What’s worse is when we force God to pledge allegiance to our flag as well. Time and again Christians claim that this country was founded on Christian principles. How many times have I heard a pastor say that the Constitution was written with a pen in one hand and a Bible in the other? I question the validity of those statements, but even if they’re true, what does it matter? The Constitution does not grant preferential treatment to the religion of its writers. Our country was founded on religious freedom, not on Christianity. Anyone claiming that the religion of our forefathers grants us the power to bring Christ into the public schools is sadly mistaken. It’s simply the worst argument you can make, and holds together simply because we continue to be a nation of predominantly Christians, admittedly in name only. The argument becomes ludicrous when you imagine a nation where Christians are not the majority, something that’s not inconceivable. Rather than arguing for history, you should be arguing for religious freedom. We have the right to do this because all religions have the right to do this.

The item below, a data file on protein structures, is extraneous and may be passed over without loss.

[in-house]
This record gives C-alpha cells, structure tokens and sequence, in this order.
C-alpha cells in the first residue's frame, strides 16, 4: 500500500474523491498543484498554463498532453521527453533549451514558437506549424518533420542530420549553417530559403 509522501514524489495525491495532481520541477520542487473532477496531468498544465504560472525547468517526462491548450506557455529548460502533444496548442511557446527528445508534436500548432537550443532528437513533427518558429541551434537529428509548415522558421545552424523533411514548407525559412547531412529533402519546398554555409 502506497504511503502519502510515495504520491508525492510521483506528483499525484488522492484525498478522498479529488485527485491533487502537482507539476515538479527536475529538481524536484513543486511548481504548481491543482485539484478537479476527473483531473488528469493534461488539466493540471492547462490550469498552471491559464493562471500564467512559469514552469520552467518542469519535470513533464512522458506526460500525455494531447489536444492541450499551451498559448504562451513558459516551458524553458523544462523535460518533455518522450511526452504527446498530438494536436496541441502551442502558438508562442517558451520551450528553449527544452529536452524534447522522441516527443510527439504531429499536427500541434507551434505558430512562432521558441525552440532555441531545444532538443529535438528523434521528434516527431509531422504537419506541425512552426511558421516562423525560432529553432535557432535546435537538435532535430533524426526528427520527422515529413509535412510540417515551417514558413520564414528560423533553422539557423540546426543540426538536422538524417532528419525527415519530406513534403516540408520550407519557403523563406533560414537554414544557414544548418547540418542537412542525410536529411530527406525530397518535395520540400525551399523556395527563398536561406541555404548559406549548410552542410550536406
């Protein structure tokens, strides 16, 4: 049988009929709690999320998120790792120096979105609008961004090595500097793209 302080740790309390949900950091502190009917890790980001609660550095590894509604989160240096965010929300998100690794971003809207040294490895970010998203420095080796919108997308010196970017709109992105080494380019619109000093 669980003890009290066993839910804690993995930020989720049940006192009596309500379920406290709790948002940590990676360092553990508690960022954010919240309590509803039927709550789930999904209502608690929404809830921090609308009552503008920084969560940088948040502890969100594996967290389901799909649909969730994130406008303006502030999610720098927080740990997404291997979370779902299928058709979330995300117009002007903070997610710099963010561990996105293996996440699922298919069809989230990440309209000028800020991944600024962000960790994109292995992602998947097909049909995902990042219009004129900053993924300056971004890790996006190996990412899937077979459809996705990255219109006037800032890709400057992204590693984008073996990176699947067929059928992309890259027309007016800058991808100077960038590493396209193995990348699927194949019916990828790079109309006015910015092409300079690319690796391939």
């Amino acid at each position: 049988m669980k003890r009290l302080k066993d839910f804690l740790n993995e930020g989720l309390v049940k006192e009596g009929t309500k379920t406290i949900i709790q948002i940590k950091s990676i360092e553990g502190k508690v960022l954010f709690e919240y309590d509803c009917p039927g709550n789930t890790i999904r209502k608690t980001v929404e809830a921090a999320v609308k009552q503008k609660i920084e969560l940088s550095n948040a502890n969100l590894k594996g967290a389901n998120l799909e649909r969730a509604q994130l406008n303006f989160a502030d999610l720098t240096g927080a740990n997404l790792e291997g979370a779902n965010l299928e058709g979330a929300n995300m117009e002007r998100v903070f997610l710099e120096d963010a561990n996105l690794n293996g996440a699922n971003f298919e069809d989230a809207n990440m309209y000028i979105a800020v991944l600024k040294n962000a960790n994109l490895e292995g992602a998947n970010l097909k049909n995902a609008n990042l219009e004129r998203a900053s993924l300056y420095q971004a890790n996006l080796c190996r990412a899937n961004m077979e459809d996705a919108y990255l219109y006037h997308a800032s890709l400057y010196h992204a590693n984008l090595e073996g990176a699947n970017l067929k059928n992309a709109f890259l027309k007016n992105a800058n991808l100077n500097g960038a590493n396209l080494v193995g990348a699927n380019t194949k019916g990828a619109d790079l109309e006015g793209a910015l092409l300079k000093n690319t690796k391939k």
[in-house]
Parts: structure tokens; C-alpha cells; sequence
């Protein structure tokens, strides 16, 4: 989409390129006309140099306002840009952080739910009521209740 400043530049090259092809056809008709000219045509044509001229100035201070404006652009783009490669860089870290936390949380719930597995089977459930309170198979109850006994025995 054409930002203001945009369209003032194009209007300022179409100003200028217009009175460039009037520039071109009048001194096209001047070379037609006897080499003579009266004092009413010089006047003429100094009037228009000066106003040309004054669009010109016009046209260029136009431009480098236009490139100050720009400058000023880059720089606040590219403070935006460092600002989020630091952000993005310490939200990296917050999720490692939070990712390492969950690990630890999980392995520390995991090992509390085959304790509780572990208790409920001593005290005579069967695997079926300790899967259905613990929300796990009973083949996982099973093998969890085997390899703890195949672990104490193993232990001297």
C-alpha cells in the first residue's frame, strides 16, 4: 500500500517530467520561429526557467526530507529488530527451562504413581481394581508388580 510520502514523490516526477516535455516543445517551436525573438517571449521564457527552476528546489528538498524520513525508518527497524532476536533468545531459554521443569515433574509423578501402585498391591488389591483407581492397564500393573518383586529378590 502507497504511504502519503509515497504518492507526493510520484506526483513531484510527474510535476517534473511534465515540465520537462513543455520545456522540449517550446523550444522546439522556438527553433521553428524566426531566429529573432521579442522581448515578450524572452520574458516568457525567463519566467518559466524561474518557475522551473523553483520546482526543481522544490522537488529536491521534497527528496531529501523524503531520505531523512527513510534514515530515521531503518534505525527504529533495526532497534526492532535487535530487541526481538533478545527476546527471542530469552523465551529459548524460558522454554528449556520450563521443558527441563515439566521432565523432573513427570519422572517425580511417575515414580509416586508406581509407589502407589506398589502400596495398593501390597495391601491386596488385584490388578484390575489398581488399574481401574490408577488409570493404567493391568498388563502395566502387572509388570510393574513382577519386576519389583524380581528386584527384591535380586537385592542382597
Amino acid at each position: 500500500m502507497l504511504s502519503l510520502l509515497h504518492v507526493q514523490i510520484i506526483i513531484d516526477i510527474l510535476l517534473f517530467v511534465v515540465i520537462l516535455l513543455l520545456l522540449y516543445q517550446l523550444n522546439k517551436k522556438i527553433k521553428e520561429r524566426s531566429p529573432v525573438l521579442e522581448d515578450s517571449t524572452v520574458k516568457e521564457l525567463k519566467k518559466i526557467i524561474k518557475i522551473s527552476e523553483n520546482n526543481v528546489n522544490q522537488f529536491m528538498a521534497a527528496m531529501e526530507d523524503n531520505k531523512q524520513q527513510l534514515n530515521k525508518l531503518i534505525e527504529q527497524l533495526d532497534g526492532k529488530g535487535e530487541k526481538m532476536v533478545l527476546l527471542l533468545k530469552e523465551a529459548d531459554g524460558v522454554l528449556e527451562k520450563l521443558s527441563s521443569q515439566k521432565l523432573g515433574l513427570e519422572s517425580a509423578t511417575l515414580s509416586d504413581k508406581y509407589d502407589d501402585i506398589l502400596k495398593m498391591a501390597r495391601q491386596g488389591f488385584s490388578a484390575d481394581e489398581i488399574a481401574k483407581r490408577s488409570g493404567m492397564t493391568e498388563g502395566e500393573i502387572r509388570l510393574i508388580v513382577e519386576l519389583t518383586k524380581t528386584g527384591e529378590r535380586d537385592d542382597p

Patriotism blinds us with foolish arguments, a warring heart, and it even allows us to look away. If God has favored this nation, then why was it founded on the slavery of an entire race? If God has favored this nation, then why was our land stolen from a native people? If God has favored this nation, then why do precision-guided bombs fall on the homes of innocents? Patriotism has blinded us to the injustice the world has suffered at the hands of our nation. Blacks endured slavery because Christians refused to speak for hundreds of years. The men writing the Constitution with a Bible in one hand also had slaves waiting for them outside. Native Americans had their land and homes stolen, and they were lied to and literally back-stabbed. We butchered those people, and we continue to butcher them. Indian Reservations are the among the most impoverished pockets of humanity in America. Where’s the Christian compassion and justice that founded this country? During Vietnam we bombed Laos for no reason. We denied the fact that we were doing, and we dropped cluster bombs on villages, designed simply to kill people. Children today are still killed when they discover unexploded bombs in the fields. The injustice of thirty years ago continues to haunt us. In the 1980s we sold chemical weapons to Saddam Hussein. He unleashed them on his own people in 1988, but it wasn’t until after the Gulf War that we cared. Then and now we continue to raise a stink — but our consciences weren’t effected when we sold the weapons, and we didn’t seem alarmed when he even used the weapons. It’s only now that we have something to gain that we care. What happened to justice?